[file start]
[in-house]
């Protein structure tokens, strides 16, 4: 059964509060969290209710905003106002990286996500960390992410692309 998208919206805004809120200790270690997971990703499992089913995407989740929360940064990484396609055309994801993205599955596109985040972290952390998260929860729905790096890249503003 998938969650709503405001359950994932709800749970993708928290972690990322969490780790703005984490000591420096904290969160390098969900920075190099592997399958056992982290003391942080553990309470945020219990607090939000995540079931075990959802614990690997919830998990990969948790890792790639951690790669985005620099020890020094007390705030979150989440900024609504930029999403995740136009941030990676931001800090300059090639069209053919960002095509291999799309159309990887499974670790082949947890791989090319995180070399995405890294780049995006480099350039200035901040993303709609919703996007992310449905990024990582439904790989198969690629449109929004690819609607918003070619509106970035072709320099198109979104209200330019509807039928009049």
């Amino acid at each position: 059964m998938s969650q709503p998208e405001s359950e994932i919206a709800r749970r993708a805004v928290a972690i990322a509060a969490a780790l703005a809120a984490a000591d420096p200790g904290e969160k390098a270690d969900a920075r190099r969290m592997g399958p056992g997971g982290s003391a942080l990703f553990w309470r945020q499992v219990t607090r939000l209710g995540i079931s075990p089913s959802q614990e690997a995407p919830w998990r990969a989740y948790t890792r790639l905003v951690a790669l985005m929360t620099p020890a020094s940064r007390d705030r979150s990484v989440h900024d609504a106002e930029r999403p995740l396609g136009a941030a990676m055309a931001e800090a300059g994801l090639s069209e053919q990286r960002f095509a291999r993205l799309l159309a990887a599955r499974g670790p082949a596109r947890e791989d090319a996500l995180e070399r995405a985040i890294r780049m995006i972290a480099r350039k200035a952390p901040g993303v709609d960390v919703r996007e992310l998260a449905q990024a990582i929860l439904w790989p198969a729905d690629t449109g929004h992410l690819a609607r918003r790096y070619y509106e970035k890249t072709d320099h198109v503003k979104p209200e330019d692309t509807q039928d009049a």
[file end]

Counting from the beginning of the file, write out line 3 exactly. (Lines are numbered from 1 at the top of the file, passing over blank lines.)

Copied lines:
């Amino acid at each position: 059964m998938s969650q709503p998208e405001s359950e994932i919206a709800r749970r993708a805004v928290a972690i990322a509060a969490a780790l703005a809120a984490a000591d420096p200790g904290e969160k390098a270690d969900a920075r190099r969290m592997g399958p056992g997971g982290s003391a942080l990703f553990w309470r945020q499992v219990t607090r939000l209710g995540i079931s075990p089913s959802q614990e690997a995407p919830w998990r990969a989740y948790t890792r790639l905003v951690a790669l985005m929360t620099p020890a020094s940064r007390d705030r979150s990484v989440h900024d609504a106002e930029r999403p995740l396609g136009a941030a990676m055309a931001e800090a300059g994801l090639s069209e053919q990286r960002f095509a291999r993205l799309l159309a990887a599955r499974g670790p082949a596109r947890e791989d090319a996500l995180e070399r995405a985040i890294r780049m995006i972290a480099r350039k200035a952390p901040g993303v709609d960390v919703r996007e992310l998260a449905q990024a990582i929860l439904w790989p198969a729905d690629t449109g929004h992410l690819a609607r918003r790096y070619y509106e970035k890249t072709d320099h198109v503003k979104p209200e330019d692309t509807q039928d009049a």